Film about the roadmap from 2019

Swedish steel products have a low climate footprint in international terms and efficient, climate-smart steel products contribute towards lower material consumption, longer lifetimes, less wear and improved energy efficiency.

Carbon dioxide emissions from the Swedish iron and steel industry are approximately 6 Mtonnes/year. The highest proportion, approximately 85 percent, arises from the reduction of iron ore to form iron using coal. Other emissions come from the use of fuel for heating and heat treatment plus a smaller proportion from raw materials.

Targets in roadmap

2045: Fossil-free steel

To implement the roadmap, the industry is working on:

  • Transitioning to reducing ore using hydrogen.
  • Using bio-coal for some reduction and as an alloying element.
  • Electrifying furnaces and using bio-based gas or hydrogen as fuel.

The Swedish Steel Producers’ Association, Jerkontoret, is coordinating the follow-up of the roadmap and has launched the climate research project Samforsk klimat. Its aim is to coordinate and support the research, innovation and development initiatives needed to implement the measures prioritised in the roadmap.

Progress since the roadmap was launched

Using hydrogen for iron ore reduction

Progress is being made in developing the new process technology to use hydrogen to reduce iron ore to iron. The pilot plant for producing sponge iron in Luleå started operation in 2020 and in parallel, preparations are being made to replace the blast furnace at SSAB in Oxelösund with an electric arc furnace to enable iron and waste reduced using hydrogen to be smelted in 2026.  The first sponge iron has been further processed and in October, Volvo presented the world’s first vehicle made from fossil-free steel from HYBRIT’s pilot.

Interest in manufacturing steel using hydrogen has grown and in Boden, H2 Green Steel is planning a completely new steelworks.

Replacing fossil fuel with electrification and hydrogen

In recent years, several steel companies have electrified their heating and heat treatment furnaces. Ovako has successfully electrified five furnaces and has also run trials of hydrogen as a fuel.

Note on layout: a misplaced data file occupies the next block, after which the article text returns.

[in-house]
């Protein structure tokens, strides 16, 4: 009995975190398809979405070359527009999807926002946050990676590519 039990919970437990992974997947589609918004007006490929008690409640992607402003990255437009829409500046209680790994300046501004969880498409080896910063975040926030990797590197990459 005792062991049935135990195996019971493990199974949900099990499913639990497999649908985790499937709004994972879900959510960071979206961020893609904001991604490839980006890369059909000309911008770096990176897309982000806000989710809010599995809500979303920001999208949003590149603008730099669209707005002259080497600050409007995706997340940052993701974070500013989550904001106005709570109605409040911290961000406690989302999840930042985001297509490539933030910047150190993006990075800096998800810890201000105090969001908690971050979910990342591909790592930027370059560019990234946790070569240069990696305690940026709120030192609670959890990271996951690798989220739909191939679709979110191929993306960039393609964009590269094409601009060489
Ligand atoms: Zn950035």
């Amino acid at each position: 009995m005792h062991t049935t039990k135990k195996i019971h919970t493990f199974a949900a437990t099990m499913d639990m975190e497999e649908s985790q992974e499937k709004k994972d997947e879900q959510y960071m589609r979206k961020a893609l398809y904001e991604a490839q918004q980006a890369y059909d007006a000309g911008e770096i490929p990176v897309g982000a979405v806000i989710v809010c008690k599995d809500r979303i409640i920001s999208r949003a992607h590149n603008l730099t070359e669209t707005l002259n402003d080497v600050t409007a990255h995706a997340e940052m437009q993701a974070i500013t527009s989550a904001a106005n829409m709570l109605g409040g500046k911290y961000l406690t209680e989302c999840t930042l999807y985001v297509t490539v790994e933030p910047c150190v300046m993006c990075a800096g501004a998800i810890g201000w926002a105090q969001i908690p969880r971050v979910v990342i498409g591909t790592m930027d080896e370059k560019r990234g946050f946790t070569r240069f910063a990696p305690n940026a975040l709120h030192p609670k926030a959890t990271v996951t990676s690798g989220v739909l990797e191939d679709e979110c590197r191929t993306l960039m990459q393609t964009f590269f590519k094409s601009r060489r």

Biocoal replacing fossil coal

Höganäs AB has successfully tested bio-coal, made via pyrolysis of biomass, as the alloying element and process reagent in the scrap smelting process. Bio-coal could also replace fossil coal in the process of reducing iron ore in powder manufacture. This would require bio-coal that is adapted to the processes in terms of durability and reactivity.

Industry challenges

Investments must be made in both new and existing technology coordinated with the companies’ investment cycles. More efficient permit processes are therefore crucial if measures to reduce emissions are to be implemented.

To achieve this, industry and government agencies need to work together for an effective process for sustainable growth.

Measures to cut emissions in iron and steel production are leading to an increased need for electricity of between 20 and 60 TWh. This makes great demands for higher production and transfer capacity in the electricity system and for this to be achieved cost-effectively with security of supply. The need for bio-based raw materials and fuels is also growing but uncertainty about future access risks slowing development.

Competition is tough on the global steel market but there are major differences in terms of climate requirements. Therefore, it is important that national and European regulations create a playing field that supports the companies’ opportunities to invest in new technology during the transitional period.